It was my distinct pleasure to fly to Spokane, Washington, from my home in Baltimore this weekend to attend a party for my best friend Kari’s father’s 80th birthday. As Lyle’s birthday, and the party, fell on Cinco de Mayo, which marks a Mexican military victory over an invading French army in the Battle of Puebla on May 5, 1862, it was Kari’s mom, Joyce’s, idea to plan a festive surprise fete with a Mexican theme.
In the weeks leading up to the party, I did some shopping in search of something fabulous to wear on the big day. And indeed, on one such foray I spied a perfect dress in an exclusive boutique among the trendy Green Spring Station shops in Baltimore County. It was white eyelet, with a peasant blouse neckline. Perfect, except for the $350 price tag.
Discouraged, I decided to make a thorough review of my own closet to see if I could put together something appropriate with a Latin theme from garments I already owned. A floor-length broomstick skirt with a peasant top and a tooled leather belt, perhaps. As I flipped purposefully through one dress after another, nothing jumped out at me as suitable, let alone fabulous.
Then I saw THE DRESS. The tea-length frock was hand-made for me by my grandmother in the 1970s from a pattern she used to make a similar dress for my mother back in 1945. At the time the original dress was made, my mother was in her mid 30s, single, and employed at Cal Tech Pasadena, working as a civilian draftsman on top secret blueprints for the Navy. She wouldn’t meet and marry my dad for another eight years.
My mother’s original cotton dress featured tiny "lifesavers" in primary colors embroidered all over the crisp white fabric. At 5’ 6" and with enviable proportions, my mother cut an impressive figure in those days. The men in the drafting room called her "the body". She told tales of wearing that dress and having her fellow draftsmen trace circles in the colorful eyelet holes with their pencils.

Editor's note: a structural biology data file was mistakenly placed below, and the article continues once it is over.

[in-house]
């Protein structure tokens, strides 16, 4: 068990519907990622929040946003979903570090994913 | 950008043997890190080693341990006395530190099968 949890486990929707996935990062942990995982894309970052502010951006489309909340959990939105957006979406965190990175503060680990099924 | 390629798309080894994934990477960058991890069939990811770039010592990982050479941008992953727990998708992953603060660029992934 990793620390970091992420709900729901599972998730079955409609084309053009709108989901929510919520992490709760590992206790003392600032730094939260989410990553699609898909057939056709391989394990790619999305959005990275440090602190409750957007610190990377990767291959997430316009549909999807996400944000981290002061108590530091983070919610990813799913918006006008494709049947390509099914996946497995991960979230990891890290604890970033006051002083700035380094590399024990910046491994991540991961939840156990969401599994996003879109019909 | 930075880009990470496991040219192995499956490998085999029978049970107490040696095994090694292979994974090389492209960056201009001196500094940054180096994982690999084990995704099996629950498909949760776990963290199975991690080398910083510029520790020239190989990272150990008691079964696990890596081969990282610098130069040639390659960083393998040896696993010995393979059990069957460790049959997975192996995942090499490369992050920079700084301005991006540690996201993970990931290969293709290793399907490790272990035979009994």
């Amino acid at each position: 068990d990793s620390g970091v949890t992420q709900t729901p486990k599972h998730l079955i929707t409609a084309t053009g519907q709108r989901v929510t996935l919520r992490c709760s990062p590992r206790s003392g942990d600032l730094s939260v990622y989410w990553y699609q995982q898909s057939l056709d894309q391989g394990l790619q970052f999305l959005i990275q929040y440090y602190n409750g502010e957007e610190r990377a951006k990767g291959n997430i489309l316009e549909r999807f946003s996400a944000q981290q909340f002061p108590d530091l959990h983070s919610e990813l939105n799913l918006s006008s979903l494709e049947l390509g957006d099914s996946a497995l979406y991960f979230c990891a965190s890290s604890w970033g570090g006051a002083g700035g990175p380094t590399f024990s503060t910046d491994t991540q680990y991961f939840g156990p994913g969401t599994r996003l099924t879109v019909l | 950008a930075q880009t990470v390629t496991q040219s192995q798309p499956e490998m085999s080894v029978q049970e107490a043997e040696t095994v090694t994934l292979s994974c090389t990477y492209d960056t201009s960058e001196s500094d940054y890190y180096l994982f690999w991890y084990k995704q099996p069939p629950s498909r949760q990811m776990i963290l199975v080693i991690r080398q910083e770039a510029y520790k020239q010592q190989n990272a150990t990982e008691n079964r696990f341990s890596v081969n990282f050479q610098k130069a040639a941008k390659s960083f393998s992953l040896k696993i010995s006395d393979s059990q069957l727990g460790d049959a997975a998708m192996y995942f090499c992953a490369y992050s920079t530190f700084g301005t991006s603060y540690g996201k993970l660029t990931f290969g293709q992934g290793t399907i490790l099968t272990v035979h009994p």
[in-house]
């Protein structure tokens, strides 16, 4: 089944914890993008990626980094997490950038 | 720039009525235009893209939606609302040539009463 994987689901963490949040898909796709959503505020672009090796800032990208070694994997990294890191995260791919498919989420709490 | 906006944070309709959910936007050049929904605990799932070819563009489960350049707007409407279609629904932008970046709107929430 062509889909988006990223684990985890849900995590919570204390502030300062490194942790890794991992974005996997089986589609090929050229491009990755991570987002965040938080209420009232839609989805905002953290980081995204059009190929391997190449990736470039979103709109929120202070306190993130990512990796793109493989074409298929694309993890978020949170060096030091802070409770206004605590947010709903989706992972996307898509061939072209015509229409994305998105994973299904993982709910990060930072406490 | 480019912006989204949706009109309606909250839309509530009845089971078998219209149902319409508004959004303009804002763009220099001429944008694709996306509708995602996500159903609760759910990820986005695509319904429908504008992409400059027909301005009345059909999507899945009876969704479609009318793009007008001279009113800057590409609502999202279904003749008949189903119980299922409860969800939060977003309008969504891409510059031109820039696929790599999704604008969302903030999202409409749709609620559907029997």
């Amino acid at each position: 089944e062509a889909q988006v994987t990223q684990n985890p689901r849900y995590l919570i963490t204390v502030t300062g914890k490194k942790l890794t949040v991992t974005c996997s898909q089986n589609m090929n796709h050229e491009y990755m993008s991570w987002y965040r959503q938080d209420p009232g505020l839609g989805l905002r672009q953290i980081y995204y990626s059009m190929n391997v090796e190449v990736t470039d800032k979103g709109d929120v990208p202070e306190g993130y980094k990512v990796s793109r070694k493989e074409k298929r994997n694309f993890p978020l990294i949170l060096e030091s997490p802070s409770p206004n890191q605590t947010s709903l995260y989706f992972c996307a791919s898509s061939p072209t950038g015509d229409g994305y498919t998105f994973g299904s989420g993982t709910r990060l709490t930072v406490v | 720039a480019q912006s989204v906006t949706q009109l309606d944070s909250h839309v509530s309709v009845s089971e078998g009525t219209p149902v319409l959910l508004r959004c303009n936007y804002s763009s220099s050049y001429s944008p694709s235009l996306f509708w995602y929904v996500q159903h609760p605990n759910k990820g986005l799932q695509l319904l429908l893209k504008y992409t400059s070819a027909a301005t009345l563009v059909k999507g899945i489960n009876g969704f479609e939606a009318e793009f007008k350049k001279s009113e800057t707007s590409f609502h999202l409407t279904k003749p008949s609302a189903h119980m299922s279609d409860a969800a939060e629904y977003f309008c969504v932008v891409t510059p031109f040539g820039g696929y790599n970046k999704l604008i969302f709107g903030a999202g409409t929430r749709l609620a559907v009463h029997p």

|"Lifesaver" dress, June 1988|
The "lifesaver" dress was eventually handed down to me. With its a plunging neckline, it was just a bit too risqué to wear to work at JCPenney although, Heaven knows, I probably would have sold more televisions in my 12-year career there had I been able to give my sales pitch in that outfit. As it was, I did dare to wear it on my last day at JCPenney in 1988, when I was presented with a going-away cake by the store manager. After all, what were they going to do, fire me?
I adored the "lifesaver" dress and wore it until the cotton was so frayed that it threatened to spontaneously decombust. Before that happened, however, I asked my grandmother to make me another one from the same pattern. When she surprised me with the completed garment several months later, I was dismayed that the reincarnation evoked a completely different style. Fabricated in a cheery windowpane plaid of black with spring pastels and trimmed in an intricate loopbraid rick-rack, the new version featured a ruched bust with a far more modest, peasant-style neckline which could be worn on or off the shoulders. I didn’t betray my disappointment to my grandmother, but I never wore the dress.
Fast forward to 2012. Both my mother and my grandmother are long gone. But here was the plaid dress so lovingly made by my grandmother’s hand back in the 1970s, hanging in my closet under a vinyl cover to protect it from the ravages of time. Made in classic 1940s style with fitted darts and a hidden side zipper, I slipped it over my head. It was a perfect fit. Worn off the shoulders, it would suit the Cinco de Mayo theme beautifully. I didn’t have to go shopping, after all.
I found a pair of Aldo platform T-straps in my closet with ecru macramé covering the vamps and rustic wood heels that would complement the dress but not compete with it. To my suitcase I added a spray of black fabric flowers for my hair and turquoise jewelry to keep with the Latin theme.
Once in Spokane, a group of us girls helped Kari’s mother prepare the hotel’s banquet room for the party. We adorned surfaces with adorable donkey piñatas and colorful mariachis. We tied festive balloons to weighted sprays heralding "happy 80th birthday!" at the center of every table. We prepared baskets of stick-on mustaches to hand out to the men and colorful necklaces of beads with red peppers to hand out to the women. Then we all retreated to our hotel rooms to get ready.
Lyle's 80th birthday party was a raging success. Believing he was attending a small Cinco de Mayo luncheon hosted by Joyce’s employer, Lyle was completely surprised when he walked into the banquet room and was greeted by a crowd numbering well over 100 who immediately started singing "happy birthday". As beer and wine flowed, guests feasted on carved beef and sautéed chicken breasts, potato and pasta salads, an array of cheeses and crudités, and a fabulous chocolate birthday cake.
¡Feliz cumpleaños papa!